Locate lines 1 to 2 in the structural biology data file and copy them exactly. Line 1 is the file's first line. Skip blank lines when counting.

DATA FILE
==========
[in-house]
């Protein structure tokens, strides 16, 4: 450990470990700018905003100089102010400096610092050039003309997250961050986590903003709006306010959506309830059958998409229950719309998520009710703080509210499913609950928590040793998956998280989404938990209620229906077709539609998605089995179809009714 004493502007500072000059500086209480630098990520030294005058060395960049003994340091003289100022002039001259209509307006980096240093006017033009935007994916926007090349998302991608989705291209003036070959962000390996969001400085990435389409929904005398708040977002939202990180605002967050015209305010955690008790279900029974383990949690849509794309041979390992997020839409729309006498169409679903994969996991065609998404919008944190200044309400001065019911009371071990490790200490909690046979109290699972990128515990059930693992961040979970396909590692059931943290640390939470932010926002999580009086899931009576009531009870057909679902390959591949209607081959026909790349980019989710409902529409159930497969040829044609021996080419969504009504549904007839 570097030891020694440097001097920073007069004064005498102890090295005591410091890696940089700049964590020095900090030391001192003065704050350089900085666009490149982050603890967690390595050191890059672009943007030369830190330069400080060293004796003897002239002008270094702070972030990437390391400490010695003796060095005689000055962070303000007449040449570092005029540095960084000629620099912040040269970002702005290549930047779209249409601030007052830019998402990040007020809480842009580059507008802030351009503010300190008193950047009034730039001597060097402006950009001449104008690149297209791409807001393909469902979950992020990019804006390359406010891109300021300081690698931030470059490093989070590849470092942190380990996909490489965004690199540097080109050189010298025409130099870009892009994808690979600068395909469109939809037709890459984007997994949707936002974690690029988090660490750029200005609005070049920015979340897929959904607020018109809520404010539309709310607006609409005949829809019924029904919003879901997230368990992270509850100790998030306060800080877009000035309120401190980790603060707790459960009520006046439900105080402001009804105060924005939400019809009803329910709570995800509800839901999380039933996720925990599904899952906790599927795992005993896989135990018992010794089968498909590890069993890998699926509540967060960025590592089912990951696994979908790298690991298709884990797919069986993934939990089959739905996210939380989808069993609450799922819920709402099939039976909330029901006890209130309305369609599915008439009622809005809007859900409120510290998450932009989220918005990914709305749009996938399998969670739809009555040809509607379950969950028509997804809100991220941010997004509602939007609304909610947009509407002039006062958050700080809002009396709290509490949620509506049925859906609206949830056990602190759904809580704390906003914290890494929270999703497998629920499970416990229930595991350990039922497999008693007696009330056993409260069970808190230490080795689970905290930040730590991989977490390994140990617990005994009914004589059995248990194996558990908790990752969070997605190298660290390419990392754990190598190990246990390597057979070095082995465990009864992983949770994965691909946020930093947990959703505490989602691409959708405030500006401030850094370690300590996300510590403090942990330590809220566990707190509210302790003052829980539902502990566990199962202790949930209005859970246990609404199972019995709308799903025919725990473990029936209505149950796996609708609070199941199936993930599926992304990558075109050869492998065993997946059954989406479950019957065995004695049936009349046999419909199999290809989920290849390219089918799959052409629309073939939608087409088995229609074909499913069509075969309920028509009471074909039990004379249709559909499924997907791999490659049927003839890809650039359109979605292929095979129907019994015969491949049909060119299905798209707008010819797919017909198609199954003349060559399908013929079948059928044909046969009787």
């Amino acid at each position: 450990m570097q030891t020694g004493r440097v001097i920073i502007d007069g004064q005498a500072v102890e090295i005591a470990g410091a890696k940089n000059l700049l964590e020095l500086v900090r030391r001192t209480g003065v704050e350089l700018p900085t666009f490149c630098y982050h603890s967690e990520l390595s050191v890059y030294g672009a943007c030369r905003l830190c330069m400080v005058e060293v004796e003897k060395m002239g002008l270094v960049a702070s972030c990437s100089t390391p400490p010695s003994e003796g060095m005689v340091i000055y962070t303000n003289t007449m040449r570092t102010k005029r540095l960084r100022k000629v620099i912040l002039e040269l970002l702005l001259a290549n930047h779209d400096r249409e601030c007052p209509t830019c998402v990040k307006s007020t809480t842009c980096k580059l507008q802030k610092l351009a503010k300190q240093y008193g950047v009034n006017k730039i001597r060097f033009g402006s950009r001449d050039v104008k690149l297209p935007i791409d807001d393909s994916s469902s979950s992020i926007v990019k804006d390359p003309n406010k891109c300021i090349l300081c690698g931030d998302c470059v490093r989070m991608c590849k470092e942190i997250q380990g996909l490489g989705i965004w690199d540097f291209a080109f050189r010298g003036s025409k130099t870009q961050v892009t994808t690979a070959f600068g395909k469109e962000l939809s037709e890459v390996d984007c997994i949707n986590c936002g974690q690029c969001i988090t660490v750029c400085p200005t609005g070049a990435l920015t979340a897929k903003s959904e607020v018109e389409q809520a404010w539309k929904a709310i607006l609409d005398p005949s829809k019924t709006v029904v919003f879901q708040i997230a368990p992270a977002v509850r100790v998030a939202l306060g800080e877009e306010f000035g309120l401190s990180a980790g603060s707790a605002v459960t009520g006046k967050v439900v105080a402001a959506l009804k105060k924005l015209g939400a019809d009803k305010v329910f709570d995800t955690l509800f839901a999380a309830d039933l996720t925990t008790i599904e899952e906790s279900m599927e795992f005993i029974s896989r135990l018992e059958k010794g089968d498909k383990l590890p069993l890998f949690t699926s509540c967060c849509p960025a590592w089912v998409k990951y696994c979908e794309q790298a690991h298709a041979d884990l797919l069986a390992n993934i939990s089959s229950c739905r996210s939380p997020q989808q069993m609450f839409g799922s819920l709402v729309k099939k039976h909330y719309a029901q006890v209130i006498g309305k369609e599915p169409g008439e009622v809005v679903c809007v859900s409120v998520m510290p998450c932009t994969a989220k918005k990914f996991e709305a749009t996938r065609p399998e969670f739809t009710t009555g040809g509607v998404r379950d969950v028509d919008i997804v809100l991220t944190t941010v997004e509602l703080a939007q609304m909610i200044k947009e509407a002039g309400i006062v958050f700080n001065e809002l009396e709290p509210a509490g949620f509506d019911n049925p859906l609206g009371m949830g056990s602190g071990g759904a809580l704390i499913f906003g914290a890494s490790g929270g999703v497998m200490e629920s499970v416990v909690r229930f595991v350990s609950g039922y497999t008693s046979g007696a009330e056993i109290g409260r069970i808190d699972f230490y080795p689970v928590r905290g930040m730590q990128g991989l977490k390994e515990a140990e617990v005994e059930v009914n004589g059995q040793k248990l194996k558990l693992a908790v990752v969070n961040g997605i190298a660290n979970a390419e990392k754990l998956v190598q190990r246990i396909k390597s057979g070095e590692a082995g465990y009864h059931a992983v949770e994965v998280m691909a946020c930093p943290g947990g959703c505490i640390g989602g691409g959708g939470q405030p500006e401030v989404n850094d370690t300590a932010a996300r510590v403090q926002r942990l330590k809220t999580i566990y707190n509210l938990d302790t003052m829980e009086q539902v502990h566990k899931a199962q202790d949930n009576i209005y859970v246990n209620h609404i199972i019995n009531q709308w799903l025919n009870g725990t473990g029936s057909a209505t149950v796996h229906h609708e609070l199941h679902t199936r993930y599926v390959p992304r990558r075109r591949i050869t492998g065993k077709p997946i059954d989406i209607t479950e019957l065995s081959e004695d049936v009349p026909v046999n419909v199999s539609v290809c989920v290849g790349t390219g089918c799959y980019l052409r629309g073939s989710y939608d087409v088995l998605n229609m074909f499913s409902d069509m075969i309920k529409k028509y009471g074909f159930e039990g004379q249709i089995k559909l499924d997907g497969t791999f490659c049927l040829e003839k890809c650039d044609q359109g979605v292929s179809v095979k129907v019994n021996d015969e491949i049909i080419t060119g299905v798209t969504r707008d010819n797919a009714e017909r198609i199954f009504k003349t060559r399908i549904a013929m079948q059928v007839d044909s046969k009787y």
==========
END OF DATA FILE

[in-house]
């Protein structure tokens, strides 16, 4: 450990470990700018905003100089102010400096610092050039003309997250961050986590903003709006306010959506309830059958998409229950719309998520009710703080509210499913609950928590040793998956998280989404938990209620229906077709539609998605089995179809009714 004493502007500072000059500086209480630098990520030294005058060395960049003994340091003289100022002039001259209509307006980096240093006017033009935007994916926007090349998302991608989705291209003036070959962000390996969001400085990435389409929904005398708040977002939202990180605002967050015209305010955690008790279900029974383990949690849509794309041979390992997020839409729309006498169409679903994969996991065609998404919008944190200044309400001065019911009371071990490790200490909690046979109290699972990128515990059930693992961040979970396909590692059931943290640390939470932010926002999580009086899931009576009531009870057909679902390959591949209607081959026909790349980019989710409902529409159930497969040829044609021996080419969504009504549904007839 570097030891020694440097001097920073007069004064005498102890090295005591410091890696940089700049964590020095900090030391001192003065704050350089900085666009490149982050603890967690390595050191890059672009943007030369830190330069400080060293004796003897002239002008270094702070972030990437390391400490010695003796060095005689000055962070303000007449040449570092005029540095960084000629620099912040040269970002702005290549930047779209249409601030007052830019998402990040007020809480842009580059507008802030351009503010300190008193950047009034730039001597060097402006950009001449104008690149297209791409807001393909469902979950992020990019804006390359406010891109300021300081690698931030470059490093989070590849470092942190380990996909490489965004690199540097080109050189010298025409130099870009892009994808690979600068395909469109939809037709890459984007997994949707936002974690690029988090660490750029200005609005070049920015979340897929959904607020018109809520404010539309709310607006609409005949829809019924029904919003879901997230368990992270509850100790998030306060800080877009000035309120401190980790603060707790459960009520006046439900105080402001009804105060924005939400019809009803329910709570995800509800839901999380039933996720925990599904899952906790599927795992005993896989135990018992010794089968498909590890069993890998699926509540967060960025590592089912990951696994979908790298690991298709884990797919069986993934939990089959739905996210939380989808069993609450799922819920709402099939039976909330029901006890209130309305369609599915008439009622809005809007859900409120510290998450932009989220918005990914709305749009996938399998969670739809009555040809509607379950969950028509997804809100991220941010997004509602939007609304909610947009509407002039006062958050700080809002009396709290509490949620509506049925859906609206949830056990602190759904809580704390906003914290890494929270999703497998629920499970416990229930595991350990039922497999008693007696009330056993409260069970808190230490080795689970905290930040730590991989977490390994140990617990005994009914004589059995248990194996558990908790990752969070997605190298660290390419990392754990190598190990246990390597057979070095082995465990009864992983949770994965691909946020930093947990959703505490989602691409959708405030500006401030850094370690300590996300510590403090942990330590809220566990707190509210302790003052829980539902502990566990199962202790949930209005859970246990609404199972019995709308799903025919725990473990029936209505149950796996609708609070199941199936993930599926992304990558075109050869492998065993997946059954989406479950019957065995004695049936009349046999419909199999290809989920290849390219089918799959052409629309073939939608087409088995229609074909499913069509075969309920028509009471074909039990004379249709559909499924997907791999490659049927003839890809650039359109979605292929095979129907019994015969491949049909060119299905798209707008010819797919017909198609199954003349060559399908013929079948059928044909046969009787």